Cops back to study Larrimah mystery
Police have returned to the tiny outback town of Larrimah to make more inquiries into the disappearance of 70-year-old Paddy Moriarty, who vanished with his dog a year ago after a night at the hotel on the Stuart Highway in the Northern Territory.
Locals said officers were believed to have made the 500km trip south from Darwin after receiving fresh information that might have been overlooked during previous inquiries. One person suggested the information could lead to a search of a property outside Larrimah, although that remained unconfirmed last night.
Detective Sergeant Matt Allen from the NT Major Crime Squad confirmed the activity on the Moriarty case. “NT Police carried out fresh interviews with residents on Tuesday and Wednesday to see if they could elicit any further information to assist with the case,’’ he said.
“No arrests have been made yet in relation to the investigation, however investigators are continuing to call for information and aren’t ruling out future searches.”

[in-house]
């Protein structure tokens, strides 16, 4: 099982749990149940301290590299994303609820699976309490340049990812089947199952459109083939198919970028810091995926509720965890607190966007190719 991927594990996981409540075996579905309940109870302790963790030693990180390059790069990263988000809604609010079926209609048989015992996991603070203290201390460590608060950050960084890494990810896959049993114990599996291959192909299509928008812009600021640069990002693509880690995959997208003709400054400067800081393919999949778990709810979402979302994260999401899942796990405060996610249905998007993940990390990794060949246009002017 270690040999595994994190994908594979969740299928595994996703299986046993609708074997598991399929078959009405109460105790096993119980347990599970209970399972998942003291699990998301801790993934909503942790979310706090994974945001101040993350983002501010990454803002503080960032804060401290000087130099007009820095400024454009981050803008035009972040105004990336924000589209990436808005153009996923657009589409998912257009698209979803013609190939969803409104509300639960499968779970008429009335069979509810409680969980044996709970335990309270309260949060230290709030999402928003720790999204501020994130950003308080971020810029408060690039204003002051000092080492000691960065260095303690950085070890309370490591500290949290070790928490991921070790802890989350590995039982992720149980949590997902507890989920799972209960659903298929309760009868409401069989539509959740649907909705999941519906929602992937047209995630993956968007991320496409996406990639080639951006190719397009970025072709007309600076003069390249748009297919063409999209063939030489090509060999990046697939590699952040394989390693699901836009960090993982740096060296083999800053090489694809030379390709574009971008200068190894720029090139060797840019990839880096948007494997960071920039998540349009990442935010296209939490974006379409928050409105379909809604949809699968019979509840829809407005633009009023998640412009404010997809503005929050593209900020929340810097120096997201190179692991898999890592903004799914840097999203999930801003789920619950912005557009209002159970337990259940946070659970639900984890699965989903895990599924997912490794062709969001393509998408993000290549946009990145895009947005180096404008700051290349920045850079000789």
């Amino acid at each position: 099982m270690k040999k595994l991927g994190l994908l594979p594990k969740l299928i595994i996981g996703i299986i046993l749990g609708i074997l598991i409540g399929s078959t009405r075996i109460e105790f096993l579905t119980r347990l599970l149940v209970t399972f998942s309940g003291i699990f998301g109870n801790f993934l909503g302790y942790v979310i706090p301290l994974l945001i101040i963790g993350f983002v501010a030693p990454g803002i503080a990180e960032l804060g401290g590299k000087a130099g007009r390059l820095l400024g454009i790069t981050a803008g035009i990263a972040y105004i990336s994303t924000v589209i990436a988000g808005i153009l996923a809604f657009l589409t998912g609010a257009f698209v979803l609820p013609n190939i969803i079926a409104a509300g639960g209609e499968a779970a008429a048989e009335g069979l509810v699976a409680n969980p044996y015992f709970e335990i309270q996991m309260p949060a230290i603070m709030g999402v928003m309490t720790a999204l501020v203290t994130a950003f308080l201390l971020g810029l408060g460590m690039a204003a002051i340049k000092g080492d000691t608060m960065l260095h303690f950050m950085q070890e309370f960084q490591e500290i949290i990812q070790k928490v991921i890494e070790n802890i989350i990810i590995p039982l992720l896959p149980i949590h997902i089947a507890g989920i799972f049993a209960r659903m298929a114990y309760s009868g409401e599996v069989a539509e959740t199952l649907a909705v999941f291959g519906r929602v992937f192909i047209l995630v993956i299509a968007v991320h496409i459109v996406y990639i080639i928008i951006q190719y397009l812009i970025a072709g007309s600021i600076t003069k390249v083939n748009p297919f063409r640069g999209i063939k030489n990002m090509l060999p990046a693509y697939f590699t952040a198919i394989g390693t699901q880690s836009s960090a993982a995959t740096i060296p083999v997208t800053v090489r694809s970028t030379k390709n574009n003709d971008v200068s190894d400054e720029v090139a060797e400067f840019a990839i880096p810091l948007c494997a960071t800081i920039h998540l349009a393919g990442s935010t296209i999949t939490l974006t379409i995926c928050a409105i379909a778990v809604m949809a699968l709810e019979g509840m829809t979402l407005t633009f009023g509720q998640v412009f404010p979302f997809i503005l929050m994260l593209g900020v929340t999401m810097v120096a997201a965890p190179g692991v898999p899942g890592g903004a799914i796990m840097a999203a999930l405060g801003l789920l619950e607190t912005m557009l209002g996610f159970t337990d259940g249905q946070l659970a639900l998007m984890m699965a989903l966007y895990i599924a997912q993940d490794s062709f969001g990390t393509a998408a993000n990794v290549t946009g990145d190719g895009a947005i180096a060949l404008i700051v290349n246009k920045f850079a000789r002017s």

Mr Moriarty, an Irish-born pensioner, has not been seen since leaving the Pink Panther hotel with a red-brown kelpie at sunset last December 16. Police are treating his disappearance as an unsolved homicide although no remains have been found.
Only a handful of people live in Larrimah, a town riven by several bizarre feuds brought to national attention, including through The Australian’s award-winning podcast series Lost in Larrimah, about the Moriarty case. Residents deny any involvement in Mr Moriarty’s disappearance, and some have grown weary of the ongoing interest by outsiders.
An inquest earlier this year heard that Mr Moriarty had left home without his hat or bank card and that death threats had been made against him by other locals. The inquest also heard stories of peacocks fed to crocodiles, pet buffalo baked into pies and that Mr Moriarty had quarrelled with a man living opposite his caravan shortly before he disappeared.
The inquest was adjourned “part-heard” in June.